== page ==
Social media smog

I ran a session for Deirdre and the Chinwag crowd at the Ad:Tech conference yesterday. The theme (which we’ve covered before) was ‘micromedia’: widgets and microblogging and the atomisation of content and app functionality that’s going on out there. My speakers were: Nick Halstead, whose is an interesting entry in the social bookmarking/blog aggregation area, Miles Lewis who’s a proper biz dev geezer and works at Last.FM and the near legendary Umair “Bubble Generation” Haque who is an all-round interesting bloke.

It was the most interesting of the various sessions I’ve run on this theme. Umair gives good analogy and his comparison of the social media chaff we’re creating by the truckload with the toxic debt produced by the financial community was instructive. He said that the increasingly clever and sophisticated architectures we’re developing are like the impossibly exotic financial derivatives that have brought a large part of the investment banking industry to his knees.¬† I suggested we might liken the wasteful, unsustainable social media that’s beginning to clog the wires to the smog that disfigures big cities everywhere.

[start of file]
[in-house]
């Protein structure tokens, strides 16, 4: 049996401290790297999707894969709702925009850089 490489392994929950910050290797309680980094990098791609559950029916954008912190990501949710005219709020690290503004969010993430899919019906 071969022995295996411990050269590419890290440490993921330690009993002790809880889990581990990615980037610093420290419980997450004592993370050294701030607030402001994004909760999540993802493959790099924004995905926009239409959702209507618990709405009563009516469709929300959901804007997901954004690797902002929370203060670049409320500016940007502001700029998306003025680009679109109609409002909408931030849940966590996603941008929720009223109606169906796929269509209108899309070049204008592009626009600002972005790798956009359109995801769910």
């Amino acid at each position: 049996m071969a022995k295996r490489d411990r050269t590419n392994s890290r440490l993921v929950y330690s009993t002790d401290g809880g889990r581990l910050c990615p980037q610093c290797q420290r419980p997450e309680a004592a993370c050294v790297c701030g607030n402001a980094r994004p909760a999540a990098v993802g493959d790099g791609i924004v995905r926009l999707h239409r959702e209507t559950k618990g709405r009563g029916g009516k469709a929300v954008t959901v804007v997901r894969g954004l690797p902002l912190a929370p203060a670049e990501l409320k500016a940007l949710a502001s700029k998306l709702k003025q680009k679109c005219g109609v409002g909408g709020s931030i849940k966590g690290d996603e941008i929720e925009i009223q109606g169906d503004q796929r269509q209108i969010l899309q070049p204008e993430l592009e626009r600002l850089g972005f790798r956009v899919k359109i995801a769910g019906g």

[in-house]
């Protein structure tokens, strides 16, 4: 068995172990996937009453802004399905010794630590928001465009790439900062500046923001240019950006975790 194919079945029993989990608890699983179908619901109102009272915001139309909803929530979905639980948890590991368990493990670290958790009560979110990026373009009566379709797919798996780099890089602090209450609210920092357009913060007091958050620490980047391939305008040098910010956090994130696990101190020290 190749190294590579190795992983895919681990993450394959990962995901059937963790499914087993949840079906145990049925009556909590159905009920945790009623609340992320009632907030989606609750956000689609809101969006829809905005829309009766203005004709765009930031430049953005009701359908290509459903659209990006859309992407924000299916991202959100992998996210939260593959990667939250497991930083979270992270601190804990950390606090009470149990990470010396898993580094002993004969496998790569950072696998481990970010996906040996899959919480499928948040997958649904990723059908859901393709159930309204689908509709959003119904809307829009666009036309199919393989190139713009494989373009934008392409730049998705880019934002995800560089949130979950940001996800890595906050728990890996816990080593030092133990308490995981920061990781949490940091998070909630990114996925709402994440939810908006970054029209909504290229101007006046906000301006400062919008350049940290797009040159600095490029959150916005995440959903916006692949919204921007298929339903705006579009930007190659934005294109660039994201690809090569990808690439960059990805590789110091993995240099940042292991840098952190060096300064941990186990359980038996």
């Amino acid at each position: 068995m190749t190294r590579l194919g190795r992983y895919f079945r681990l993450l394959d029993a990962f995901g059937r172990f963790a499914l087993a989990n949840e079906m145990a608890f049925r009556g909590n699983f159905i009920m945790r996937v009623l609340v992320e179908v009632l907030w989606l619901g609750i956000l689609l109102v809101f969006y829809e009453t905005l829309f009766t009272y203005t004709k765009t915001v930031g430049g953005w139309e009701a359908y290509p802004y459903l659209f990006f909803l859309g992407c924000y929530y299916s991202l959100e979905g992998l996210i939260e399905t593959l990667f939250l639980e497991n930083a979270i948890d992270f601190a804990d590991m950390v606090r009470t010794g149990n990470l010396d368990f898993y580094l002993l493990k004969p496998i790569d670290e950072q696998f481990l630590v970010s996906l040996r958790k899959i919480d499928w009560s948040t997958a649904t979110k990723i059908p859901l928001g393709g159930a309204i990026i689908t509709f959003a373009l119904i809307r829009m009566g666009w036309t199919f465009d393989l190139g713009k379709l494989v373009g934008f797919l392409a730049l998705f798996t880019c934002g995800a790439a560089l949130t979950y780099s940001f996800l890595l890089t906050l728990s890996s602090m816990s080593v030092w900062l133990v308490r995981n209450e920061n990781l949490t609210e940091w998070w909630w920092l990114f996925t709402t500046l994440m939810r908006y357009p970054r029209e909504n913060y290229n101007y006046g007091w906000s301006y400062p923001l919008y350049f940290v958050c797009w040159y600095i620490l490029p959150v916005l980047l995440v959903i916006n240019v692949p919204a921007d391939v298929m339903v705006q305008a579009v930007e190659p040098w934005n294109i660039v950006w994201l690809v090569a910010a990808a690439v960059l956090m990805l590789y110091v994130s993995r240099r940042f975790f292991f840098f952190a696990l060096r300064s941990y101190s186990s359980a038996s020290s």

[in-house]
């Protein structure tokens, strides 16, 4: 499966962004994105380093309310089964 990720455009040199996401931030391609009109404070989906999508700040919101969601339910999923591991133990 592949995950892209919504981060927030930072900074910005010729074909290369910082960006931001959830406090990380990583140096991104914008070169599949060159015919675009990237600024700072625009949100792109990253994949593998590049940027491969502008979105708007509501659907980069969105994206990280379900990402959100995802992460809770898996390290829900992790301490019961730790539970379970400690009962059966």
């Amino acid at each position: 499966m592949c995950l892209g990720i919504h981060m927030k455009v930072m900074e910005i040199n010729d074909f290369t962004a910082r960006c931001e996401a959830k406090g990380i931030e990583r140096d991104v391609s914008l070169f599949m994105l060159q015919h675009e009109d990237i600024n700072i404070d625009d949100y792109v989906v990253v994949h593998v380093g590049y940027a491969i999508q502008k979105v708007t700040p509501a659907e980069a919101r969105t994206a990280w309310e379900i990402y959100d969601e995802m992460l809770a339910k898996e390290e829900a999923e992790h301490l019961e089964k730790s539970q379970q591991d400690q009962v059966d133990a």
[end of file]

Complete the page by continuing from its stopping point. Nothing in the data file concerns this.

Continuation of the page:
I’m not going to test Umair’s analogy to destruction but I can certainly agree with him that there’s a risk we’ll forget the purpose of these devices we’re building if we allow them to gain a life of their own, just as derivatives originally meant to hedge risk for simpler securities have grown into markets in their own right.

Umair’s final point was that the richness or effectiveness of a particular device is irrelevant if it’s being used in a miserable or exploitive way. The business of marketers should be to invest in durable, authentic content and experiences for their customers, not coming up with increasingly effective ways of taking them to the cleaners. At a conference and trade show devoted to online advertising I think this was a good message to leave behind. I suggested we start a service that ranks social media gadgets¬†according to their authenticity, sustainability¬†or social value. It’ll be a huge hit.